Featured Ads

Devinki siblings join U.S. Holocaust Memorial Museum’s Founders Society

Siblings Sam Devinki, Ida Kolkin and Karen Pack recently became members of the U.S. Holocaust Memorial Museum’s Founders Society with cumulative giving of $1 million that will establish The Fred and Maria Devinki Memorial Fellowship Fund within the Museum’s Center for Advanced Holocaust Studies. The fund will support the museum’s fellowship program for research on the Holocaust and related education and publications.

The center’s goal is to provide an ongoing institutional support structure for scholars at all stages of their scholarly careers — from graduate students and junior faculty to post-doctoral researchers and senior scholars. The center’s visiting scholar programs, research initiatives, archival collection program, seminars for faculty, research workshops, publications, symposia, and other activities have made the United States Holocaust Memorial Museum one of the world’s principal venues for Holocaust scholarship.

The Devinki children have been dedicated supporters of the museum for the last 18 years. Sam Devinki served on the museum’s presidentially-appointed council, the museum’s governing body, from 2003 to 2008. In 2012, he was presented with the museum’s Wings of Memory Leadership Award for the Midwest Region for his more than two decades of dedication supporting the museum on a local, national and international level. Additionally, each year, he leads a group of ninth-grade students from Kansas City to the museum.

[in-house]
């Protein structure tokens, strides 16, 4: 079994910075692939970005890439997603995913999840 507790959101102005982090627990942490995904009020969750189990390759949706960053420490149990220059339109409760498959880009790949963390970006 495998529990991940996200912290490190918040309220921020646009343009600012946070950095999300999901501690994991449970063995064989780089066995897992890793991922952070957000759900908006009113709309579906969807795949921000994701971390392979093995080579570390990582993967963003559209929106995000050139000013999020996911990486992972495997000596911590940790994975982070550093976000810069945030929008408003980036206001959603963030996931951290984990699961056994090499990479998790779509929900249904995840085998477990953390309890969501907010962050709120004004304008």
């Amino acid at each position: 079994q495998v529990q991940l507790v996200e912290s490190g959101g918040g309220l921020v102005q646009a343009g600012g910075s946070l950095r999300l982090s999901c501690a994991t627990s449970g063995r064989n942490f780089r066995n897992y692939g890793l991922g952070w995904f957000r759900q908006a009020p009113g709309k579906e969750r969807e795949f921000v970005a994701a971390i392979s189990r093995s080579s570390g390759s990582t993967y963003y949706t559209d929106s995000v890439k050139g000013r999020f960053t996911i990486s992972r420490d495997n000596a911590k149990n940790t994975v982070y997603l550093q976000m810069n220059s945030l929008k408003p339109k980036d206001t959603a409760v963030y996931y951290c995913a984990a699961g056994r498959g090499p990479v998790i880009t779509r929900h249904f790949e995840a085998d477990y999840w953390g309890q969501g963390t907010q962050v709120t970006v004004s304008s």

“The entire family went to Washington, D.C., in 1993 to celebrate the opening of the United States Holocaust Memorial Museum,” Sam Devinki said. “It was an overwhelming experience for our parents. There were tears of joy and sadness. They felt the museum would now be a living memorial to the over 100 family members who were murdered in the Shoah. They taught us that there were three values above everything — family, our Jewish heritage and education.”

Both their parents’ families’ lived in Wodzislaw, Poland, 30 miles north of Krakow at the beginning of World War II. The Devinki children’s paternal grandmother and maternal grandfather were both murdered by the Nazis. Their maternal grandfather’s business partner, Jozef Gondrowicz was a member of the Polish nationalist resistance movement Armia Krajowa (A.K. or Home Army.) He alerted the family that the Nazis were coming to liquidate the Wodzislaw ghetto. Gondrowicz arranged to hide Sam’s parents and other family members in a 10’ x 15’ dirt hole underneath a barn where they remained for 26 months.

After the war, their parents, Maria and Fred Devinki, went to Regensburg, a displaced persons camp, and eventually immigrated to Kansas City. There they built the successful real estate development firm that remains in the family to this day.

“The Devinki family has been actively involved with the museum since the very beginning, so to receive this generous gift in our 20th Anniversary year is very meaningful,” museum Director Sara J. Bloomfield said. “We are most grateful for their partnership in helping us ensure that Holocaust history remains a vital subject of academic research and public education.”

A living memorial to the Holocaust, the United States Holocaust Memorial Museum inspires citizens and leaders worldwide to confront hatred, prevent genocide, and promote human dignity. Federal support guarantees the museum’s permanent place on the National Mall, and its far-reaching educational programs and global impact are made possible by generous donors. For more information, visit www.ushmm.org.